Pot Bellied Pigs/behaviour


Hi,I live in Algarve Portugal and have owned my pot belly for the last years and he is very happy and healthy chooses to be either in the house or outside in with the horses stable and chickens etc he is castrated.....recently we have had a young male wild boar coming into my property and joining Dyson(my pig) what is really strange is that Dyson when the young wild boar appears no problem in fact Dyson lies down!!Dyson has not seen another pig since he was a baby 10years ago the young boar makes the huffing noise which Dyson makes when he is coming in to sit near me or sit on the sofa beside me,my question is this boar is going to be huge will it turn on my pot belly?Do rememember this is a wild boar born in the wild and truly wild his parents have probably been shot or caught by the local hunters,but has no family,hopefully we can catch him humanely and remove him!!the very last thing I want is for my Dyson to be hurt or too stressed by this intruder upstart baby pig!!
Any advice would be most welcome.
Thank you.
Best Regards

It can be tricky to predict pig behavior. Pigs see the world as a ladder, with each person, pet and pig on his or her own rung. Young piglets are happy to be at the bottom rungs. They know they are young and vulnerable. Adults and piglets generally get along very well together.

Pigs reach adulthood at age 2 or so. At that point, they have a natural urge to try to get as high up that ladder as possible. They will start fighting their way up the pig ladder. When the group of pigs has been together a long time, these fights will be noisy scuffles with no serious injuries. Remember they are not trying to really hurt each other, they just want to push each other around.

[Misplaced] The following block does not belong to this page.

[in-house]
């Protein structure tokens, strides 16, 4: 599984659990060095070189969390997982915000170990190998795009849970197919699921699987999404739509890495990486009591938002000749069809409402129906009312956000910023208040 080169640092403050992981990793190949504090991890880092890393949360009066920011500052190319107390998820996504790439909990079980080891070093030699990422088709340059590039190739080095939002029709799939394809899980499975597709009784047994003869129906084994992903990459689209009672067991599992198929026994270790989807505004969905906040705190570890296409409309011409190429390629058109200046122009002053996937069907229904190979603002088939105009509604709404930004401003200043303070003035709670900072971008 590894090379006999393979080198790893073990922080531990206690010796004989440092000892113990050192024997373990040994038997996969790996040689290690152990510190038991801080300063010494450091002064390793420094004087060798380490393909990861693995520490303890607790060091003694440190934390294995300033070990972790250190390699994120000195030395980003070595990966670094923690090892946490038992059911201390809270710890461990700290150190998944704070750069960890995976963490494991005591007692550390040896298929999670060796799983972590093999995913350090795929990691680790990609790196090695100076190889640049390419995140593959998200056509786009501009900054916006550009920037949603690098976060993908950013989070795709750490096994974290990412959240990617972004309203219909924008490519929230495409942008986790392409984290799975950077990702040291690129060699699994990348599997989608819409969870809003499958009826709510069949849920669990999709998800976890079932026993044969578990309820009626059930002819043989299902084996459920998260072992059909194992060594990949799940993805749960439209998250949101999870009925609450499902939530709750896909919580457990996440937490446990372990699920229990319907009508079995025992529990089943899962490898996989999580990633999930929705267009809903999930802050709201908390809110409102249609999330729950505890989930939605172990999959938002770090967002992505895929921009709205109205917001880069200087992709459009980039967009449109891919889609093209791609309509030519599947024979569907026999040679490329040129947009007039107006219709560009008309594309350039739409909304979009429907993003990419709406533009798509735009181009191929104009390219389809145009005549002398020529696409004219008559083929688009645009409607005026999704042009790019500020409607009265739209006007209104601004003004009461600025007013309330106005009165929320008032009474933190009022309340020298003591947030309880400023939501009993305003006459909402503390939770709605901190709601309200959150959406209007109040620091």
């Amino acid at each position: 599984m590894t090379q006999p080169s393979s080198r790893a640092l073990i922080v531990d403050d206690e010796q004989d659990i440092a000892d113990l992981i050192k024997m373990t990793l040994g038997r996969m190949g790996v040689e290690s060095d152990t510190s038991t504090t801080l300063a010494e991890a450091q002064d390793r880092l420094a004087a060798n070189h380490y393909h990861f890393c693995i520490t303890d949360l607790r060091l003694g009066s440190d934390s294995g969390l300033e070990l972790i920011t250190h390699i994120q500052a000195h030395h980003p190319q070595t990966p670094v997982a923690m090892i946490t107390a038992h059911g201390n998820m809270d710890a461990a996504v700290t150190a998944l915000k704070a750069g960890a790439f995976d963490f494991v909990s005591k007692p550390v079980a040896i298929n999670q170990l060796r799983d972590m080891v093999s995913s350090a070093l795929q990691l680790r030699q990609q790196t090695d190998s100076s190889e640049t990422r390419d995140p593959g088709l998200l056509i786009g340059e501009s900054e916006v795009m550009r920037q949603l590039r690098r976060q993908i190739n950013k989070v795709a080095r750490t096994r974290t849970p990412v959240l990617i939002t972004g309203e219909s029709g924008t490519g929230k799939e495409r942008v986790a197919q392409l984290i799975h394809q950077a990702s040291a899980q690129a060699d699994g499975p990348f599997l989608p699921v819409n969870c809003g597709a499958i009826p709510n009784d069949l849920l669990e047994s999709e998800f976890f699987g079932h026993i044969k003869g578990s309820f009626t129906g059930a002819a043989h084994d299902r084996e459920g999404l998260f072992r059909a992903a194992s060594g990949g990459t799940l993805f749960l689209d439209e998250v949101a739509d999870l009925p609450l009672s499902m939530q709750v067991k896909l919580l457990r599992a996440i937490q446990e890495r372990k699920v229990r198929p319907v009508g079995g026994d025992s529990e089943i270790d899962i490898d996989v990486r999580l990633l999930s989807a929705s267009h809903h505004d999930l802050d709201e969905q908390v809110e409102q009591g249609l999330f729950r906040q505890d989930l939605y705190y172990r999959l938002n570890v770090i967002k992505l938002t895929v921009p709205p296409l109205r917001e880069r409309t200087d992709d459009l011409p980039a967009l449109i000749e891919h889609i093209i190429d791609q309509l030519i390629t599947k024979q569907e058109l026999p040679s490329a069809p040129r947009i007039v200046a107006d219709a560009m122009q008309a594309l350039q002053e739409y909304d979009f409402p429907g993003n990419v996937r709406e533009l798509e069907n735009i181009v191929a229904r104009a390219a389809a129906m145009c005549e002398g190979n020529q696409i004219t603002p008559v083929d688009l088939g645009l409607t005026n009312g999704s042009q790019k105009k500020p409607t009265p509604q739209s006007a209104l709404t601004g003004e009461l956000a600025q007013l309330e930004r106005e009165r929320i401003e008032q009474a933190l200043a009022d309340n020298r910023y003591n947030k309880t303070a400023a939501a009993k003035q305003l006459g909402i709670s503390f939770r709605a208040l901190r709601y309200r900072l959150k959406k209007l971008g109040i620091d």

The young boar may be an orphan who has bonded to Dyson. Right now the biggest danger is germs or other contagious illnesses. But, because the two have had close contact, it's too late to do anything about that now, except keep a close eye on Dysons health.

Because the two pigs are already made friends on their own, they will most likely be fine together. When the baby becomes an adult, he will probably become the dominant pig with little fuss due to the size and age differences. He may, in fact, become protective of Dyson.

Wild pigs can be very large or quite small. If the wild pigs in your area are large, the baby will likely be large, too. In that case it's important to harness train him right away. This will allow you to easily control him no matter how big he gets. He may not always be aware of his size and strength.

Good luck capturing this little baby. Once he's neutered, he will be a great pet. WIld pigs are more active and energetic than typical pot-bellied pigs. They are clever and learn quickly. They enjoy doing tricks, but can be nervous and easily startled.

Pot Bellied Pigs

All Answers

Answers by Expert:

Ask Experts


Helen Morrison


Pot-bellied or other miniature pet pig care, including diet, housing, training, health care. Can provide information about zoning, adoption, supplies, and organizations. Questions about any kind of pet swine are welcome!


Owning, raising, and caring for small pet swine, including "Vietnamese" pot-bellied pigs since 1992.

Pigs of Great Fortune; FAREC; PigCollaborative

BBA from KSU

©2017 About.com. All rights reserved.